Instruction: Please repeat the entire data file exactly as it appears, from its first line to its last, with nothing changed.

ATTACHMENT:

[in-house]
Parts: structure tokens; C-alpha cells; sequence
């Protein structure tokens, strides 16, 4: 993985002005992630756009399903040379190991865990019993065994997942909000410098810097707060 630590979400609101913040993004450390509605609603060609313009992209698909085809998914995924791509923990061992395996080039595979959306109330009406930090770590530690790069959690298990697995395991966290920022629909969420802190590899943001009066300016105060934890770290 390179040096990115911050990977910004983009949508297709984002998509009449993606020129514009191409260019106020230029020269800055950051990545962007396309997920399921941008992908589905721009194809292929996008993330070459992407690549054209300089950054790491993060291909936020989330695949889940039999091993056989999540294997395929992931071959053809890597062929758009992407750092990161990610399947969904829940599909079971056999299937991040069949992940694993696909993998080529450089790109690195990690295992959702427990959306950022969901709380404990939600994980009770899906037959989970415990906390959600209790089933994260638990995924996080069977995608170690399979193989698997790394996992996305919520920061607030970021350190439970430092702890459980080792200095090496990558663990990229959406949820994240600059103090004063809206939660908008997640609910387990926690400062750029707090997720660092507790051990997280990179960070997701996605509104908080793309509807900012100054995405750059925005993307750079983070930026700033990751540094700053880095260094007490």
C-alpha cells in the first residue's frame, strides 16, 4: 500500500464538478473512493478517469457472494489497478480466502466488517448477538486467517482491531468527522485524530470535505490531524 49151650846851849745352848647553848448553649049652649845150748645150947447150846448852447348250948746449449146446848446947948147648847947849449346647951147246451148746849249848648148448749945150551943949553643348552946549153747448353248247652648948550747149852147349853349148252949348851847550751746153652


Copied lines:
[in-house]
Parts: structure tokens; C-alpha cells; sequence
């Protein structure tokens, strides 16, 4: 993985002005992630756009399903040379190991865990019993065994997942909000410098810097707060 630590979400609101913040993004450390509605609603060609313009992209698909085809998914995924791509923990061992395996080039595979959306109330009406930090770590530690790069959690298990697995395991966290920022629909969420802190590899943001009066300016105060934890770290 390179040096990115911050990977910004983009949508297709984002998509009449993606020129514009191409260019106020230029020269800055950051990545962007396309997920399921941008992908589905721009194809292929996008993330070459992407690549054209300089950054790491993060291909936020989330695949889940039999091993056989999540294997395929992931071959053809890597062929758009992407750092990161990610399947969904829940599909079971056999299937991040069949992940694993696909993998080529450089790109690195990690295992959702427990959306950022969901709380404990939600994980009770899906037959989970415990906390959600209790089933994260638990995924996080069977995608170690399979193989698997790394996992996305919520920061607030970021350190439970430092702890459980080792200095090496990558663990990229959406949820994240600059103090004063809206939660908008997640609910387990926690400062750029707090997720660092507790051990997280990179960070997701996605509104908080793309509807900012100054995405750059925005993307750079983070930026700033990751540094700053880095260094007490």
C-alpha cells in the first residue's frame, strides 16, 4: 500500500464538478473512493478517469457472494489497478480466502466488517448477538486467517482491531468527522485524530470535505490531524 49151650846851849745352848647553848448553649049652649845150748645150947447150846448852447348250948746449449146446848446947948147648847947849449346647951147246451148746849249848648148448749945150551943949553643348552946549153747448353248247652648948550747149852147349853349148252949348851847550751746153652